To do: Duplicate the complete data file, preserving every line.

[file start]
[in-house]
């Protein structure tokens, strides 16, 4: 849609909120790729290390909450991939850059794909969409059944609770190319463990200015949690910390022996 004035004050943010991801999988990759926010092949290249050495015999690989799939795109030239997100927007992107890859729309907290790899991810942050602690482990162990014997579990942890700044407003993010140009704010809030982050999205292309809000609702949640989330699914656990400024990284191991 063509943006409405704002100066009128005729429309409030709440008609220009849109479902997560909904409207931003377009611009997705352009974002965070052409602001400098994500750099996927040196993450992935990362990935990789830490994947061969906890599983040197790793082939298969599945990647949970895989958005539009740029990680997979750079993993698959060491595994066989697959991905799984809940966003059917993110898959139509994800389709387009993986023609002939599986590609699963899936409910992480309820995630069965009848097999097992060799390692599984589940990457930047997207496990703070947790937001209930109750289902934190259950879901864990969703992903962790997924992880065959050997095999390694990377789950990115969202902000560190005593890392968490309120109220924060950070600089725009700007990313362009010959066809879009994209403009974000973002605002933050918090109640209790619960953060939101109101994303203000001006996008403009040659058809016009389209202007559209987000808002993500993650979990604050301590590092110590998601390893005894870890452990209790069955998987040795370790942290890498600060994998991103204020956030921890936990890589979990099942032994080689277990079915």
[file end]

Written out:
[in-house]
């Protein structure tokens, strides 16, 4: 849609909120790729290390909450991939850059794909969409059944609770190319463990200015949690910390022996 004035004050943010991801999988990759926010092949290249050495015999690989799939795109030239997100927007992107890859729309907290790899991810942050602690482990162990014997579990942890700044407003993010140009704010809030982050999205292309809000609702949640989330699914656990400024990284191991 063509943006409405704002100066009128005729429309409030709440008609220009849109479902997560909904409207931003377009611009997705352009974002965070052409602001400098994500750099996927040196993450992935990362990935990789830490994947061969906890599983040197790793082939298969599945990647949970895989958005539009740029990680997979750079993993698959060491595994066989697959991905799984809940966003059917993110898959139509994800389709387009993986023609002939599986590609699963899936409910992480309820995630069965009848097999097992060799390692599984589940990457930047997207496990703070947790937001209930109750289902934190259950879901864990969703992903962790997924992880065959050997095999390694990377789950990115969202902000560190005593890392968490309120109220924060950070600089725009700007990313362009010959066809879009994209403009974000973002605002933050918090109640209790619960953060939101109101994303203000001006996008403009040659058809016009389209202007559209987000808002993500993650979990604050301590590092110590998601390893005894870890452990209790069955998987040795370790942290890498600060994998991103204020956030921890936990890589979990099942032994080689277990079915």